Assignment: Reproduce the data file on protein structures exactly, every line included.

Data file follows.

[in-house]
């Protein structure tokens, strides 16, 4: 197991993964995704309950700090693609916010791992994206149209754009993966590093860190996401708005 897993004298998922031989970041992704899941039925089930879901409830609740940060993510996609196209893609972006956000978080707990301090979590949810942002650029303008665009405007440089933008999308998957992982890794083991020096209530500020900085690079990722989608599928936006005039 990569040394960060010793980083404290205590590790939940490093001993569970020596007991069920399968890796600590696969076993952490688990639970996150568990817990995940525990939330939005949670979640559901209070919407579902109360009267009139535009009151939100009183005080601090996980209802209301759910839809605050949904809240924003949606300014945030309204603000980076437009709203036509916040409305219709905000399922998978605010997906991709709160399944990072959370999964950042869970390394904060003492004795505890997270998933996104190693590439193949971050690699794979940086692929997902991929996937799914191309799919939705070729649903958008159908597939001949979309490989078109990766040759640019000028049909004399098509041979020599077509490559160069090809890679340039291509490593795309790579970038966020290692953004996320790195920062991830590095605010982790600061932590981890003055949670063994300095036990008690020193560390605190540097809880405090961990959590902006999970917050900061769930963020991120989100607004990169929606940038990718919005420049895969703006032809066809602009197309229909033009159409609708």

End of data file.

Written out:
[in-house]
């Protein structure tokens, strides 16, 4: 197991993964995704309950700090693609916010791992994206149209754009993966590093860190996401708005 897993004298998922031989970041992704899941039925089930879901409830609740940060993510996609196209893609972006956000978080707990301090979590949810942002650029303008665009405007440089933008999308998957992982890794083991020096209530500020900085690079990722989608599928936006005039 990569040394960060010793980083404290205590590790939940490093001993569970020596007991069920399968890796600590696969076993952490688990639970996150568990817990995940525990939330939005949670979640559901209070919407579902109360009267009139535009009151939100009183005080601090996980209802209301759910839809605050949904809240924003949606300014945030309204603000980076437009709203036509916040409305219709905000399922998978605010997906991709709160399944990072959370999964950042869970390394904060003492004795505890997270998933996104190693590439193949971050690699794979940086692929997902991929996937799914191309799919939705070729649903958008159908597939001949979309490989078109990766040759640019000028049909004399098509041979020599077509490559160069090809890679340039291509490593795309790579970038966020290692953004996320790195920062991830590095605010982790600061932590981890003055949670063994300095036990008690020193560390605190540097809880405090961990959590902006999970917050900061769930963020991120989100607004990169929606940038990718919005420049895969703006032809066809602009197309229909033009159409609708």